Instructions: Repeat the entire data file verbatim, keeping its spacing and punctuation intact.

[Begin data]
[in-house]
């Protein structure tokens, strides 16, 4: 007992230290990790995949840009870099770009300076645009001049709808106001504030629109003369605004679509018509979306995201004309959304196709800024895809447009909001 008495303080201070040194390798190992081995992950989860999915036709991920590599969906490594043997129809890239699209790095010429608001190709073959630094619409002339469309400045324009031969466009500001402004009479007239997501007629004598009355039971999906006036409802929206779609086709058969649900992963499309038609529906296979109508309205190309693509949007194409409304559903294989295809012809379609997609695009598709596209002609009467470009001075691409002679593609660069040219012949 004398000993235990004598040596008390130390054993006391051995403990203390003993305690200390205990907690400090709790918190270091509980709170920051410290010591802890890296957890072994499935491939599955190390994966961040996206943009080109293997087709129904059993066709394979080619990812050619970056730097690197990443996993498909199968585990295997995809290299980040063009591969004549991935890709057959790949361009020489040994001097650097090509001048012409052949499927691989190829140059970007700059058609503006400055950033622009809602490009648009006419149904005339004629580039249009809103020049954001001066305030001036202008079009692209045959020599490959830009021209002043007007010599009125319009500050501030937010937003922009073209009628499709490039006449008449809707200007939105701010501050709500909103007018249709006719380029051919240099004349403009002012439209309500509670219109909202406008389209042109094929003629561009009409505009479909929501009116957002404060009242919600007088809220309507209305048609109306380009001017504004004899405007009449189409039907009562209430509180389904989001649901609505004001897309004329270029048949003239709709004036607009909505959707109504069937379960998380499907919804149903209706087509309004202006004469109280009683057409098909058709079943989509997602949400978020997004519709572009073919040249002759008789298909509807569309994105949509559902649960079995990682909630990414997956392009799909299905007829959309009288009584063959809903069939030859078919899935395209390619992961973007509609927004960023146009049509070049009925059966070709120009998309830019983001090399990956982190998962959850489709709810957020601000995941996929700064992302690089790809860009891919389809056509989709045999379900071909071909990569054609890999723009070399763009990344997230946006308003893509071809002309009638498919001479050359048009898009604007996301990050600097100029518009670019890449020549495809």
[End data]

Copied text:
[in-house]
């Protein structure tokens, strides 16, 4: 007992230290990790995949840009870099770009300076645009001049709808106001504030629109003369605004679509018509979306995201004309959304196709800024895809447009909001 008495303080201070040194390798190992081995992950989860999915036709991920590599969906490594043997129809890239699209790095010429608001190709073959630094619409002339469309400045324009031969466009500001402004009479007239997501007629004598009355039971999906006036409802929206779609086709058969649900992963499309038609529906296979109508309205190309693509949007194409409304559903294989295809012809379609997609695009598709596209002609009467470009001075691409002679593609660069040219012949 004398000993235990004598040596008390130390054993006391051995403990203390003993305690200390205990907690400090709790918190270091509980709170920051410290010591802890890296957890072994499935491939599955190390994966961040996206943009080109293997087709129904059993066709394979080619990812050619970056730097690197990443996993498909199968585990295997995809290299980040063009591969004549991935890709057959790949361009020489040994001097650097090509001048012409052949499927691989190829140059970007700059058609503006400055950033622009809602490009648009006419149904005339004629580039249009809103020049954001001066305030001036202008079009692209045959020599490959830009021209002043007007010599009125319009500050501030937010937003922009073209009628499709490039006449008449809707200007939105701010501050709500909103007018249709006719380029051919240099004349403009002012439209309500509670219109909202406008389209042109094929003629561009009409505009479909929501009116957002404060009242919600007088809220309507209305048609109306380009001017504004004899405007009449189409039907009562209430509180389904989001649901609505004001897309004329270029048949003239709709004036607009909505959707109504069937379960998380499907919804149903209706087509309004202006004469109280009683057409098909058709079943989509997602949400978020997004519709572009073919040249002759008789298909509807569309994105949509559902649960079995990682909630990414997956392009799909299905007829959309009288009584063959809903069939030859078919899935395209390619992961973007509609927004960023146009049509070049009925059966070709120009998309830019983001090399990956982190998962959850489709709810957020601000995941996929700064992302690089790809860009891919389809056509989709045999379900071909071909990569054609890999723009070399763009990344997230946006308003893509071809002309009638498919001479050359048009898009604007996301990050600097100029518009670019890449020549495809």